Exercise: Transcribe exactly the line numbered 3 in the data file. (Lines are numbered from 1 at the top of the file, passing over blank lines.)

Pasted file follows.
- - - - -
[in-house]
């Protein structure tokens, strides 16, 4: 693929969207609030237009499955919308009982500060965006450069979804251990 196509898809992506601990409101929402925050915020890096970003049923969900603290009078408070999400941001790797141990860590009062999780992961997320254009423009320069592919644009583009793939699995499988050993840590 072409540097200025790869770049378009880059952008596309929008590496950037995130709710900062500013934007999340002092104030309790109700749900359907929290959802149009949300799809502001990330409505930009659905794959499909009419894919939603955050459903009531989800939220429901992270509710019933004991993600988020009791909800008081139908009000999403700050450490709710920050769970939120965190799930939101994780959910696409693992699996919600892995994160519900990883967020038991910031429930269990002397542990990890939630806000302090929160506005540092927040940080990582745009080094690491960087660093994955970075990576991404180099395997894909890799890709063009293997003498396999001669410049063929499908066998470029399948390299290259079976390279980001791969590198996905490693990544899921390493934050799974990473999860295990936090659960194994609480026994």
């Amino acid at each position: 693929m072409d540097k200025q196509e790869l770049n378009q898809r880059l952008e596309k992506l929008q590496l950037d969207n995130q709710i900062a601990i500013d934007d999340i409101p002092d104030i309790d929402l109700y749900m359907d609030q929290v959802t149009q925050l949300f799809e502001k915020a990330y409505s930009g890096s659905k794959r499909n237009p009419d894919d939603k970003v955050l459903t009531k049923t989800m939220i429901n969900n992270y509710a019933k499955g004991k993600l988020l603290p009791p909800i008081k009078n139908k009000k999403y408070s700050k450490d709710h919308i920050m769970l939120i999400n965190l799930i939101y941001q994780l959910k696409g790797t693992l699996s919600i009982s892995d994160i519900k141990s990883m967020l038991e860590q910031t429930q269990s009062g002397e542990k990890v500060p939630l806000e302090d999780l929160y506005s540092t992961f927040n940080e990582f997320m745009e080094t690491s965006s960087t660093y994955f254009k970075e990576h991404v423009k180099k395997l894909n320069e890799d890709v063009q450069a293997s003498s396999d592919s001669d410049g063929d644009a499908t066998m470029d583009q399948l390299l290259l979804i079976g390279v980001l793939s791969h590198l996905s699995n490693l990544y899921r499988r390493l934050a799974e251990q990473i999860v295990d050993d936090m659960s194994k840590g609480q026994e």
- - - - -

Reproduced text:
């Amino acid at each position: 693929m072409d540097k200025q196509e790869l770049n378009q898809r880059l952008e596309k992506l929008q590496l950037d969207n995130q709710i900062a601990i500013d934007d999340i409101p002092d104030i309790d929402l109700y749900m359907d609030q929290v959802t149009q925050l949300f799809e502001k915020a990330y409505s930009g890096s659905k794959r499909n237009p009419d894919d939603k970003v955050l459903t009531k049923t989800m939220i429901n969900n992270y509710a019933k499955g004991k993600l988020l603290p009791p909800i008081k009078n139908k009000k999403y408070s700050k450490d709710h919308i920050m769970l939120i999400n965190l799930i939101y941001q994780l959910k696409g790797t693992l699996s919600i009982s892995d994160i519900k141990s990883m967020l038991e860590q910031t429930q269990s009062g002397e542990k990890v500060p939630l806000e302090d999780l929160y506005s540092t992961f927040n940080e990582f997320m745009e080094t690491s965006s960087t660093y994955f254009k970075e990576h991404v423009k180099k395997l894909n320069e890799d890709v063009q450069a293997s003498s396999d592919s001669d410049g063929d644009a499908t066998m470029d583009q399948l390299l290259l979804i079976g390279v980001l793939s791969h590198l996905s699995n490693l990544y899921r499988r390493l934050a799974e251990q990473i999860v295990d050993d936090m659960s194994k840590g609480q026994e």